At the age of 10, Ruben opened at the Continental Club on rubboard with Leroy Thomas & the Zydeco Roadrunners in Austin, Texas, the Live Music Capitol of the World. He then took to the road for the next decade playing with Thomas and C.J. Chenier. Moreno subsequently moved to the California Bay Area and was groomed by zydeco stalwart Andre Thierry. In October 2011, Ruben released his first solo recording, 'Por Ti Volare' (For You I Will Fly) produced by Thierry. Skyrocketing Ruben's career, the album earned him acclaim from many, including iconic ambassador Buckwheat Zydeco.
"I was captured by the sounds I was listening to, not knowing who it was on stage. I had no clue and it was amazing!" stated Grammy award-winning Stanley "Buckwheat" Dural, after seeing him at a California festival. "Ruben's music takes you to a different dimension, he is very versatile and that is what makes a professional."
After Ruben's first album release, he toured the East Coast, performed in New York City's Times Square, and hit major festivals in Pennsylvania, Maryland, Connecticut, and California. Moreno also toured abroad to Canada, France, and Germany with Jeffery Broussard and Gerard Delafose. During recent West Coast road swings, Moreno shared the stage with Grammy award-winning guitarist David Hidalgo of Los Lobos and Thierry at the Mexican-Zydeco Connection concerts, and received praise and glowing accolades from music icons, Bonnie Raitt and Linda Rondstadt.
Released in October 2014, Ruben's sophomore CD, 'Compliqué' (Complicated) is already being recognized by his peers and audiences as being the most innovative and fresh type of zydeco out there today.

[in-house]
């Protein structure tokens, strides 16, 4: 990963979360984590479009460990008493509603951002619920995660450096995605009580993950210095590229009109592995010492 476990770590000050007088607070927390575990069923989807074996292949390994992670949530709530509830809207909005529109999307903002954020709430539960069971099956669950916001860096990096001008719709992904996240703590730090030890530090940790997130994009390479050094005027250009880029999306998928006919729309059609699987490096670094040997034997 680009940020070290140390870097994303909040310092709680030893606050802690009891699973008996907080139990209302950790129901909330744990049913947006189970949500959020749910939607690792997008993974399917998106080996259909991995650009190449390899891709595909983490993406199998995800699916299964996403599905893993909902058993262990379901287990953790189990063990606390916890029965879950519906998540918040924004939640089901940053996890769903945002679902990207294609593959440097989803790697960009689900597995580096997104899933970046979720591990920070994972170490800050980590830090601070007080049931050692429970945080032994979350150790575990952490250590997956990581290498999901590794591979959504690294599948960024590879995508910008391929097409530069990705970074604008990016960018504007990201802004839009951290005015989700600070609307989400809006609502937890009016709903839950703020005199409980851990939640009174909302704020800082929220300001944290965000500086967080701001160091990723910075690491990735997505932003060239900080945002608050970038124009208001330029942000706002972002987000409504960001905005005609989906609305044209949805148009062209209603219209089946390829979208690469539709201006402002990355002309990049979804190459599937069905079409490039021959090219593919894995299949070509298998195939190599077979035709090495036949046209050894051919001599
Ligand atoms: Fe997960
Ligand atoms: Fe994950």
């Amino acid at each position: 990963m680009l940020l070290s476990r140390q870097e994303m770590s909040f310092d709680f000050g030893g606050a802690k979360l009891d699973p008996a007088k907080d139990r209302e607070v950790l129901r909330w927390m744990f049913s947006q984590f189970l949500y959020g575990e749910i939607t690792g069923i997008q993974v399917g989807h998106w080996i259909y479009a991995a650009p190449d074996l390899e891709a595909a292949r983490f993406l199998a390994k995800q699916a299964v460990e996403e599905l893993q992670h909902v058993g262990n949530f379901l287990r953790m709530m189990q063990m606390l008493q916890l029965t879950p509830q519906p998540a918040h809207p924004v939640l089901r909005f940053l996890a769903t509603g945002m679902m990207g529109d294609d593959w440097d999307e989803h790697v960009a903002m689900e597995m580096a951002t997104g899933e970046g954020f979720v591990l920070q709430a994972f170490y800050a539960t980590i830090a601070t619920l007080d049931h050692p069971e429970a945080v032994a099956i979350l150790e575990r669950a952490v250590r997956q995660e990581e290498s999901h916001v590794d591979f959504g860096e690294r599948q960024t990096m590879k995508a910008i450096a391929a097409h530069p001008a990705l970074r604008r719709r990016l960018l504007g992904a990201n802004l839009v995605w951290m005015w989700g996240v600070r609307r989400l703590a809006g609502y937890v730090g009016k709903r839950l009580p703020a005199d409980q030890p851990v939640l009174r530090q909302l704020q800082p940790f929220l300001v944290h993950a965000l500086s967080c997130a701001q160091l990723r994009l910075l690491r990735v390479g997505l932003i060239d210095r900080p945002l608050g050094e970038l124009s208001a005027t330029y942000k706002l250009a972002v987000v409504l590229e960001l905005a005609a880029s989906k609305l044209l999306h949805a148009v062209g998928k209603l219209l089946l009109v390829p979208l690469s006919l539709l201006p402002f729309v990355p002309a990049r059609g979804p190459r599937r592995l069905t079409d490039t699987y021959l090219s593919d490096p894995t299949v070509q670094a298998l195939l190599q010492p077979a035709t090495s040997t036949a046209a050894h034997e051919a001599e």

From top to bottom, Ruben's band will have you toe-tapping to authentic and revolutionary zydeco cuts, rocking out to cutting-edge vocals, and singing the blues to a classic Little Richard cover. Whether at one of Ruben’s concerts or online, zydeco fans adore his vocal prowess and his unique rhythmic style.
Zydeco, the accordion-based music of Creoles in Southwest Louisiana has been bringing people of all races to dance floors for generations, and has given us legendary names: Clifton Chenier, Beau Jocque and BooZoo Chavis. Over the last two decades, another name has established himself as the pre-eminent artist in the genre, fusing the tradition music of his forefathers with the elements of soul music, rhythm & blues, rock and even a little hip-hop. The result sound transformed the Zydeco scene and the Soileau Zydeco Band became the top name in Zydeco. The band’s leader, Keith Frank, became such a dominant influence on the music scene that he was given a new nickname in Acadiana. They started calling him “The Zydeco Boss!”
While some of the younger Zydeco musicians are pushing zydeco to the progressive left, Wayne & Same Ol 2 Step, keep their music firmly grounded in the Opelousas-Lawtell tradition of Zydeco. Mentored by the legendary Roy Carrier, Wayne Singleton, founder of the band, at the age of 30 has toured and played throughout the United States and in Europe, playing such venues as Blast from the Bayou at Strawberry Park, Oshkosh Sawdust Days Jazz and Zydeco Festival, Gator by the Bay, Daphne Zydeco Festival and the Cajun & Zydeco Festival in Raamsdonksveer, Holland.
During their eight year span, the band has produced and released four CD's. Something for the Young & Old (2005); Who Want It? (2007) Gotta Be Me (2009), and their current; I Bring It! (2011). Offbeat Magazine's review of Gotta Be Me writes; "Given the subtle finishing touches, like the cool descending guitar cords and sliding keys, a band that has found it's course, Same Ol 2 Step is hardly same ol'. They will make you want to dance."
In an effort to spread the heritage of zydeco music, a sense of hard work, and the importance of education to the younger generations, Wayne frequently visits local schools to help the students learn about the rich history of the genre, and the types of instruments used in zydeco such as the accordion and the rubboard. Wayne is brutally honest with the students about the hard work it takes to be a musician, and how setting goals, staying in school, and having a plan for their lives, is a more important key to their success than just picking up an instrument.
Same Ol 2 Step encourage a smoke-free environment for musicians and endorse the Let’s Be Totally Clear campaign. The band was the first to request and receive a smoke-free venue at Whiskey River in December 2010, and their latest CD release party was sponsored by the Let's Be Totally Clear campaign at Whiskey River.
World Cafe Live Philadelphia
3025 Walnut Street
Philadelphia, PA, 19104